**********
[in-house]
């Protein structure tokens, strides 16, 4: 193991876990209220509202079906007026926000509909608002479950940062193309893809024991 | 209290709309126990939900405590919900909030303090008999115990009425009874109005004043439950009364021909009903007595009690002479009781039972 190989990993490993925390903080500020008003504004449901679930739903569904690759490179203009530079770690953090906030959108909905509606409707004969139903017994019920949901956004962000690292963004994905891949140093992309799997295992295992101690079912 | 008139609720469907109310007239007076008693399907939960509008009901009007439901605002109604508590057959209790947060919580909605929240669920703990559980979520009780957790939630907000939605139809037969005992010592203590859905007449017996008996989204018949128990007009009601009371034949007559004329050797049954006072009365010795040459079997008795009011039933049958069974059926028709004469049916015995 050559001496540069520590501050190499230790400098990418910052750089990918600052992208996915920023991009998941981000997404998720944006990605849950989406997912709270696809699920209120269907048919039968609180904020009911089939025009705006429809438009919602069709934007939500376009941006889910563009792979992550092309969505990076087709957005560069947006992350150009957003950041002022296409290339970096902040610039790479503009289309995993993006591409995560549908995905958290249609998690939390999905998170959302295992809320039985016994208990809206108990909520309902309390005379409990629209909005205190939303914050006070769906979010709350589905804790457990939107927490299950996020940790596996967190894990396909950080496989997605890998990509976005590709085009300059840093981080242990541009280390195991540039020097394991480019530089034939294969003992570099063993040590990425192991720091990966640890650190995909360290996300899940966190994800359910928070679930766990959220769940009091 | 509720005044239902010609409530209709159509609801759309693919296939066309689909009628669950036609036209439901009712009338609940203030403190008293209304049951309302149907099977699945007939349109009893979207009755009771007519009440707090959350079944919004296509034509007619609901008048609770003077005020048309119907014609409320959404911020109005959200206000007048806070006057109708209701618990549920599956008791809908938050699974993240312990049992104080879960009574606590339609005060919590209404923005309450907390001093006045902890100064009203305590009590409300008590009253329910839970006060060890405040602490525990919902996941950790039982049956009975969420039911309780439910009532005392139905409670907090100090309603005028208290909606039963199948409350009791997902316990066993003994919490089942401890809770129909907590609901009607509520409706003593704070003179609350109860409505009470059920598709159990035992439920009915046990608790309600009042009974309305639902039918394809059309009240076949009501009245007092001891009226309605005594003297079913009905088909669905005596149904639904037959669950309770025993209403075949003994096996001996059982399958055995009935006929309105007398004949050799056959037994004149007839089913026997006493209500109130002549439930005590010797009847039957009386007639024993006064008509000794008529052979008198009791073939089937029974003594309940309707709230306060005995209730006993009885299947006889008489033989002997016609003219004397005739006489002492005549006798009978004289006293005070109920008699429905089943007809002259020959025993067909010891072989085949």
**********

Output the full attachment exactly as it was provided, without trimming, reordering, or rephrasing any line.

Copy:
[in-house]
């Protein structure tokens, strides 16, 4: 193991876990209220509202079906007026926000509909608002479950940062193309893809024991 | 209290709309126990939900405590919900909030303090008999115990009425009874109005004043439950009364021909009903007595009690002479009781039972 190989990993490993925390903080500020008003504004449901679930739903569904690759490179203009530079770690953090906030959108909905509606409707004969139903017994019920949901956004962000690292963004994905891949140093992309799997295992295992101690079912 | 008139609720469907109310007239007076008693399907939960509008009901009007439901605002109604508590057959209790947060919580909605929240669920703990559980979520009780957790939630907000939605139809037969005992010592203590859905007449017996008996989204018949128990007009009601009371034949007559004329050797049954006072009365010795040459079997008795009011039933049958069974059926028709004469049916015995 050559001496540069520590501050190499230790400098990418910052750089990918600052992208996915920023991009998941981000997404998720944006990605849950989406997912709270696809699920209120269907048919039968609180904020009911089939025009705006429809438009919602069709934007939500376009941006889910563009792979992550092309969505990076087709957005560069947006992350150009957003950041002022296409290339970096902040610039790479503009289309995993993006591409995560549908995905958290249609998690939390999905998170959302295992809320039985016994208990809206108990909520309902309390005379409990629209909005205190939303914050006070769906979010709350589905804790457990939107927490299950996020940790596996967190894990396909950080496989997605890998990509976005590709085009300059840093981080242990541009280390195991540039020097394991480019530089034939294969003992570099063993040590990425192991720091990966640890650190995909360290996300899940966190994800359910928070679930766990959220769940009091 | 509720005044239902010609409530209709159509609801759309693919296939066309689909009628669950036609036209439901009712009338609940203030403190008293209304049951309302149907099977699945007939349109009893979207009755009771007519009440707090959350079944919004296509034509007619609901008048609770003077005020048309119907014609409320959404911020109005959200206000007048806070006057109708209701618990549920599956008791809908938050699974993240312990049992104080879960009574606590339609005060919590209404923005309450907390001093006045902890100064009203305590009590409300008590009253329910839970006060060890405040602490525990919902996941950790039982049956009975969420039911309780439910009532005392139905409670907090100090309603005028208290909606039963199948409350009791997902316990066993003994919490089942401890809770129909907590609901009607509520409706003593704070003179609350109860409505009470059920598709159990035992439920009915046990608790309600009042009974309305639902039918394809059309009240076949009501009245007092001891009226309605005594003297079913009905088909669905005596149904639904037959669950309770025993209403075949003994096996001996059982399958055995009935006929309105007398004949050799056959037994004149007839089913026997006493209500109130002549439930005590010797009847039957009386007639024993006064008509000794008529052979008198009791073939089937029974003594309940309707709230306060005995209730006993009885299947006889008489033989002997016609003219004397005739006489002492005549006798009978004289006293005070109920008699429905089943007809002259020959025993067909010891072989085949």